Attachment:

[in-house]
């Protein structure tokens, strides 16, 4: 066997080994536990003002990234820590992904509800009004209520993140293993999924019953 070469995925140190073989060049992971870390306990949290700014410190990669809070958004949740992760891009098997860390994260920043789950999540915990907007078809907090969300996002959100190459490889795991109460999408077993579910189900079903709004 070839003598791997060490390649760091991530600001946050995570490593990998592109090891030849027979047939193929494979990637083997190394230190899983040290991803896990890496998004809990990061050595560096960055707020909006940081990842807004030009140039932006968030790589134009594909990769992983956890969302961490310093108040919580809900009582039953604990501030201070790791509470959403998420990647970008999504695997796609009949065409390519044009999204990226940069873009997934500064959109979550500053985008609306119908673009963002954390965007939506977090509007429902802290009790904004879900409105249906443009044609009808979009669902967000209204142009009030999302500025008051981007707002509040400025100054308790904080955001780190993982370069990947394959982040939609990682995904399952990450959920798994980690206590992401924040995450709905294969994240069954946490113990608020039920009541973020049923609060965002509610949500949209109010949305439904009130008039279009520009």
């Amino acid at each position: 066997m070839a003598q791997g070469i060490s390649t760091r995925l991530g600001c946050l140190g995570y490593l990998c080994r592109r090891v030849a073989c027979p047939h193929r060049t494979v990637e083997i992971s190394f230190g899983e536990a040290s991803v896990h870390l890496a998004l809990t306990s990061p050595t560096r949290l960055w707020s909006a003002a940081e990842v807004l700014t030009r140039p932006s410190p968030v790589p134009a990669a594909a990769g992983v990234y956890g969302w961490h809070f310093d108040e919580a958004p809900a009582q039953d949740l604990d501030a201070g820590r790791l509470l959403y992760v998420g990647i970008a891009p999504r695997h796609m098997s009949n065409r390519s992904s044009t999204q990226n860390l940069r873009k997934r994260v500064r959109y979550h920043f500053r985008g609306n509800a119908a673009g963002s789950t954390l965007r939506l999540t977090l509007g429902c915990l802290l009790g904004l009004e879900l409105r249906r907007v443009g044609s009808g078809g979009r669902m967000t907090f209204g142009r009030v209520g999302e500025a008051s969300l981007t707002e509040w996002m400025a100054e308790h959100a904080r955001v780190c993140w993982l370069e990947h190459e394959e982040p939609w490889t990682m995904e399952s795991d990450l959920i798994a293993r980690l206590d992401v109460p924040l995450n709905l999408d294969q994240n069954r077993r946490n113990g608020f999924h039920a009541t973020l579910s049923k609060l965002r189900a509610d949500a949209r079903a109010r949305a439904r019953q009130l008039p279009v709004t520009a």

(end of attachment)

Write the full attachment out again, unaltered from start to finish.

[in-house]
């Protein structure tokens, strides 16, 4: 066997080994536990003002990234820590992904509800009004209520993140293993999924019953 070469995925140190073989060049992971870390306990949290700014410190990669809070958004949740992760891009098997860390994260920043789950999540915990907007078809907090969300996002959100190459490889795991109460999408077993579910189900079903709004 070839003598791997060490390649760091991530600001946050995570490593990998592109090891030849027979047939193929494979990637083997190394230190899983040290991803896990890496998004809990990061050595560096960055707020909006940081990842807004030009140039932006968030790589134009594909990769992983956890969302961490310093108040919580809900009582039953604990501030201070790791509470959403998420990647970008999504695997796609009949065409390519044009999204990226940069873009997934500064959109979550500053985008609306119908673009963002954390965007939506977090509007429902802290009790904004879900409105249906443009044609009808979009669902967000209204142009009030999302500025008051981007707002509040400025100054308790904080955001780190993982370069990947394959982040939609990682995904399952990450959920798994980690206590992401924040995450709905294969994240069954946490113990608020039920009541973020049923609060965002509610949500949209109010949305439904009130008039279009520009």
């Amino acid at each position: 066997m070839a003598q791997g070469i060490s390649t760091r995925l991530g600001c946050l140190g995570y490593l990998c080994r592109r090891v030849a073989c027979p047939h193929r060049t494979v990637e083997i992971s190394f230190g899983e536990a040290s991803v896990h870390l890496a998004l809990t306990s990061p050595t560096r949290l960055w707020s909006a003002a940081e990842v807004l700014t030009r140039p932006s410190p968030v790589p134009a990669a594909a990769g992983v990234y956890g969302w961490h809070f310093d108040e919580a958004p809900a009582q039953d949740l604990d501030a201070g820590r790791l509470l959403y992760v998420g990647i970008a891009p999504r695997h796609m098997s009949n065409r390519s992904s044009t999204q990226n860390l940069r873009k997934r994260v500064r959109y979550h920043f500053r985008g609306n509800a119908a673009g963002s789950t954390l965007r939506l999540t977090l509007g429902c915990l802290l009790g904004l009004e879900l409105r249906r907007v443009g044609s009808g078809g979009r669902m967000t907090f209204g142009r009030v209520g999302e500025a008051s969300l981007t707002e509040w996002m400025a100054e308790h959100a904080r955001v780190c993140w993982l370069e990947h190459e394959e982040p939609w490889t990682m995904e399952s795991d990450l959920i798994a293993r980690l206590d992401v109460p924040l995450n709905l999408d294969q994240n069954r077993r946490n113990g608020f999924h039920a009541t973020l579910s049923k609060l965002r189900a509610d949500a949209r079903a109010r949305a439904r019953q009130l008039p279009v709004t520009a």